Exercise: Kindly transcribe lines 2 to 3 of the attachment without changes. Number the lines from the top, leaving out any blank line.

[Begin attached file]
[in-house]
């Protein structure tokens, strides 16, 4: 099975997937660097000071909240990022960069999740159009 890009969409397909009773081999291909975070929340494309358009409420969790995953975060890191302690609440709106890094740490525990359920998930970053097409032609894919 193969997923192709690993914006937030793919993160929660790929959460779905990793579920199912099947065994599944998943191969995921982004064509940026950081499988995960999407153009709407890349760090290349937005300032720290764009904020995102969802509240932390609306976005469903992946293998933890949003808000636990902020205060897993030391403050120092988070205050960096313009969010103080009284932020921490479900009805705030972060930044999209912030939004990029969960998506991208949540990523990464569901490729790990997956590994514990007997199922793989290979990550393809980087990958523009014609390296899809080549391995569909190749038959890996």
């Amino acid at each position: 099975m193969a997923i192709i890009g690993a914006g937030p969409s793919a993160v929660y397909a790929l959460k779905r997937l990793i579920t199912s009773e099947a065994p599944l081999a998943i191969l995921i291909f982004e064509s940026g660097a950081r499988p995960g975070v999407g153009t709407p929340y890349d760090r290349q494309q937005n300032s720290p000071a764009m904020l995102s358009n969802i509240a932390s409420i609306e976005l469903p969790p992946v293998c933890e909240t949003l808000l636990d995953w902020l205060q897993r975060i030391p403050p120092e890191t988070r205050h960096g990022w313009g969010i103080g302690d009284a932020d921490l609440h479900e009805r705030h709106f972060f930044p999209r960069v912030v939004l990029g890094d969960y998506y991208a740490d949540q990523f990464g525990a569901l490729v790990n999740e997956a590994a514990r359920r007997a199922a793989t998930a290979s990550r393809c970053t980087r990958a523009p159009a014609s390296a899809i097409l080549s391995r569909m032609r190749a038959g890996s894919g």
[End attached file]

């Protein structure tokens, strides 16, 4: 099975997937660097000071909240990022960069999740159009 890009969409397909009773081999291909975070929340494309358009409420969790995953975060890191302690609440709106890094740490525990359920998930970053097409032609894919 193969997923192709690993914006937030793919993160929660790929959460779905990793579920199912099947065994599944998943191969995921982004064509940026950081499988995960999407153009709407890349760090290349937005300032720290764009904020995102969802509240932390609306976005469903992946293998933890949003808000636990902020205060897993030391403050120092988070205050960096313009969010103080009284932020921490479900009805705030972060930044999209912030939004990029969960998506991208949540990523990464569901490729790990997956590994514990007997199922793989290979990550393809980087990958523009014609390296899809080549391995569909190749038959890996």
């Amino acid at each position: 099975m193969a997923i192709i890009g690993a914006g937030p969409s793919a993160v929660y397909a790929l959460k779905r997937l990793i579920t199912s009773e099947a065994p599944l081999a998943i191969l995921i291909f982004e064509s940026g660097a950081r499988p995960g975070v999407g153009t709407p929340y890349d760090r290349q494309q937005n300032s720290p000071a764009m904020l995102s358009n969802i509240a932390s409420i609306e976005l469903p969790p992946v293998c933890e909240t949003l808000l636990d995953w902020l205060q897993r975060i030391p403050p120092e890191t988070r205050h960096g990022w313009g969010i103080g302690d009284a932020d921490l609440h479900e009805r705030h709106f972060f930044p999209r960069v912030v939004l990029g890094d969960y998506y991208a740490d949540q990523f990464g525990a569901l490729v790990n999740e997956a590994a514990r359920r007997a199922a793989t998930a290979s990550r393809c970053t980087r990958a523009p159009a014609s390296a899809i097409l080549s391995r569909m032609r190749a038959g890996s894919g």